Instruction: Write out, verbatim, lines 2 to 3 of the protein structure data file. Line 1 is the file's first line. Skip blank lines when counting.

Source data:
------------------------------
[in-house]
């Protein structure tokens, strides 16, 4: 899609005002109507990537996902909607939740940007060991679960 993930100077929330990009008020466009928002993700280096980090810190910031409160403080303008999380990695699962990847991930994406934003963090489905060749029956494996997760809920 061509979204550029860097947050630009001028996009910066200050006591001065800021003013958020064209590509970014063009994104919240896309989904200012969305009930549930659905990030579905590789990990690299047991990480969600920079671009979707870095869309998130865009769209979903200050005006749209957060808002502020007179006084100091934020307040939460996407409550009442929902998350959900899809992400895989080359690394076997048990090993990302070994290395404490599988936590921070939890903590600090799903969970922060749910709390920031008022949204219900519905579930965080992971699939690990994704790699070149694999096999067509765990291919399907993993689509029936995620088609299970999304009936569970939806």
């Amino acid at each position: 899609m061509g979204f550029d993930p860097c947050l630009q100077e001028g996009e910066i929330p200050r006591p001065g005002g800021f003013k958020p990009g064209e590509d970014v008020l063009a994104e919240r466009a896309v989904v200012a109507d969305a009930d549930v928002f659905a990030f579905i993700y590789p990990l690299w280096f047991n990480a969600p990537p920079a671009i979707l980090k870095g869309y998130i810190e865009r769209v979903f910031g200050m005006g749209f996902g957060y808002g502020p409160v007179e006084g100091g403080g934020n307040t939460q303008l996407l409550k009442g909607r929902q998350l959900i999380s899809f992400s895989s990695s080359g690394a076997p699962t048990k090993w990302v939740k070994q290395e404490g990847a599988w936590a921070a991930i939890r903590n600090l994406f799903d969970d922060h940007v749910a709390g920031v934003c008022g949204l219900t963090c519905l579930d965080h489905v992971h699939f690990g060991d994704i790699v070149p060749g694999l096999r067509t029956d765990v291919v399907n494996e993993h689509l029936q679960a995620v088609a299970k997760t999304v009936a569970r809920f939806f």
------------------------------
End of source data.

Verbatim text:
């Protein structure tokens, strides 16, 4: 899609005002109507990537996902909607939740940007060991679960 993930100077929330990009008020466009928002993700280096980090810190910031409160403080303008999380990695699962990847991930994406934003963090489905060749029956494996997760809920 061509979204550029860097947050630009001028996009910066200050006591001065800021003013958020064209590509970014063009994104919240896309989904200012969305009930549930659905990030579905590789990990690299047991990480969600920079671009979707870095869309998130865009769209979903200050005006749209957060808002502020007179006084100091934020307040939460996407409550009442929902998350959900899809992400895989080359690394076997048990090993990302070994290395404490599988936590921070939890903590600090799903969970922060749910709390920031008022949204219900519905579930965080992971699939690990994704790699070149694999096999067509765990291919399907993993689509029936995620088609299970999304009936569970939806």
């Amino acid at each position: 899609m061509g979204f550029d993930p860097c947050l630009q100077e001028g996009e910066i929330p200050r006591p001065g005002g800021f003013k958020p990009g064209e590509d970014v008020l063009a994104e919240r466009a896309v989904v200012a109507d969305a009930d549930v928002f659905a990030f579905i993700y590789p990990l690299w280096f047991n990480a969600p990537p920079a671009i979707l980090k870095g869309y998130i810190e865009r769209v979903f910031g200050m005006g749209f996902g957060y808002g502020p409160v007179e006084g100091g403080g934020n307040t939460q303008l996407l409550k009442g909607r929902q998350l959900i999380s899809f992400s895989s990695s080359g690394a076997p699962t048990k090993w990302v939740k070994q290395e404490g990847a599988w936590a921070a991930i939890r903590n600090l994406f799903d969970d922060h940007v749910a709390g920031v934003c008022g949204l219900t963090c519905l579930d965080h489905v992971h699939f690990g060991d994704i790699v070149p060749g694999l096999r067509t029956d765990v291919v399907n494996e993993h689509l029936q679960a995620v088609a299970k997760t999304v009936a569970r809920f939806f």